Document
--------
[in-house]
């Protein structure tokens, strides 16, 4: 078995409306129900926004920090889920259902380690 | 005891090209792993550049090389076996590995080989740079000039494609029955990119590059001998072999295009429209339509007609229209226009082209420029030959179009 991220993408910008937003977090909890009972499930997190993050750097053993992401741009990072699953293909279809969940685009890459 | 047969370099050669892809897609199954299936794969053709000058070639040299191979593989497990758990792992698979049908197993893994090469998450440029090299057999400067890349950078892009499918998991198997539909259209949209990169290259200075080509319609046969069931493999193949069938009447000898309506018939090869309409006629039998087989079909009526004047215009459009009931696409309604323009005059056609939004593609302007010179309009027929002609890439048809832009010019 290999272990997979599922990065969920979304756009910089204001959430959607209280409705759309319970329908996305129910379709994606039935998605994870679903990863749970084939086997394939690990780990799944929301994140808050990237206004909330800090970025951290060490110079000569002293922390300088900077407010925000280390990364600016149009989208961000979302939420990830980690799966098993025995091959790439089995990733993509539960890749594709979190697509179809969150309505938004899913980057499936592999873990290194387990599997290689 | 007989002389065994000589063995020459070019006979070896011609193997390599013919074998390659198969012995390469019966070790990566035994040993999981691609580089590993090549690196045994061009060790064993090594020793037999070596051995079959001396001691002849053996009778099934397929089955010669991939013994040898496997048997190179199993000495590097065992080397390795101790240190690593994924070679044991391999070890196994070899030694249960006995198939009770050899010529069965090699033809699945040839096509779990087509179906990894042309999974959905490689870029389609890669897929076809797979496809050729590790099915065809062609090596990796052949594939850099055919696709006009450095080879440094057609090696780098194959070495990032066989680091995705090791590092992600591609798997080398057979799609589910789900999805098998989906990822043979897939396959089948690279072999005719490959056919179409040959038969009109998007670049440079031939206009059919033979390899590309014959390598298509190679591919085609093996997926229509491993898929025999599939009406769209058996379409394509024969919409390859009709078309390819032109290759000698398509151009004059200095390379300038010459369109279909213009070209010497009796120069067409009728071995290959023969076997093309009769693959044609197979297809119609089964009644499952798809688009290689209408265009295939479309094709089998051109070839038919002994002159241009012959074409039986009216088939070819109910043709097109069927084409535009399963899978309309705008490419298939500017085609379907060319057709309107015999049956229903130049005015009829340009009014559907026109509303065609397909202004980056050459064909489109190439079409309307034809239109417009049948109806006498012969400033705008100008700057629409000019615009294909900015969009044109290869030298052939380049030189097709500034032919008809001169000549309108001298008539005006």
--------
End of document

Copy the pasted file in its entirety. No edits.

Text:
[in-house]
């Protein structure tokens, strides 16, 4: 078995409306129900926004920090889920259902380690 | 005891090209792993550049090389076996590995080989740079000039494609029955990119590059001998072999295009429209339509007609229209226009082209420029030959179009 991220993408910008937003977090909890009972499930997190993050750097053993992401741009990072699953293909279809969940685009890459 | 047969370099050669892809897609199954299936794969053709000058070639040299191979593989497990758990792992698979049908197993893994090469998450440029090299057999400067890349950078892009499918998991198997539909259209949209990169290259200075080509319609046969069931493999193949069938009447000898309506018939090869309409006629039998087989079909009526004047215009459009009931696409309604323009005059056609939004593609302007010179309009027929002609890439048809832009010019 290999272990997979599922990065969920979304756009910089204001959430959607209280409705759309319970329908996305129910379709994606039935998605994870679903990863749970084939086997394939690990780990799944929301994140808050990237206004909330800090970025951290060490110079000569002293922390300088900077407010925000280390990364600016149009989208961000979302939420990830980690799966098993025995091959790439089995990733993509539960890749594709979190697509179809969150309505938004899913980057499936592999873990290194387990599997290689 | 007989002389065994000589063995020459070019006979070896011609193997390599013919074998390659198969012995390469019966070790990566035994040993999981691609580089590993090549690196045994061009060790064993090594020793037999070596051995079959001396001691002849053996009778099934397929089955010669991939013994040898496997048997190179199993000495590097065992080397390795101790240190690593994924070679044991391999070890196994070899030694249960006995198939009770050899010529069965090699033809699945040839096509779990087509179906990894042309999974959905490689870029389609890669897929076809797979496809050729590790099915065809062609090596990796052949594939850099055919696709006009450095080879440094057609090696780098194959070495990032066989680091995705090791590092992600591609798997080398057979799609589910789900999805098998989906990822043979897939396959089948690279072999005719490959056919179409040959038969009109998007670049440079031939206009059919033979390899590309014959390598298509190679591919085609093996997926229509491993898929025999599939009406769209058996379409394509024969919409390859009709078309390819032109290759000698398509151009004059200095390379300038010459369109279909213009070209010497009796120069067409009728071995290959023969076997093309009769693959044609197979297809119609089964009644499952798809688009290689209408265009295939479309094709089998051109070839038919002994002159241009012959074409039986009216088939070819109910043709097109069927084409535009399963899978309309705008490419298939500017085609379907060319057709309107015999049956229903130049005015009829340009009014559907026109509303065609397909202004980056050459064909489109190439079409309307034809239109417009049948109806006498012969400033705008100008700057629409000019615009294909900015969009044109290869030298052939380049030189097709500034032919008809001169000549309108001298008539005006």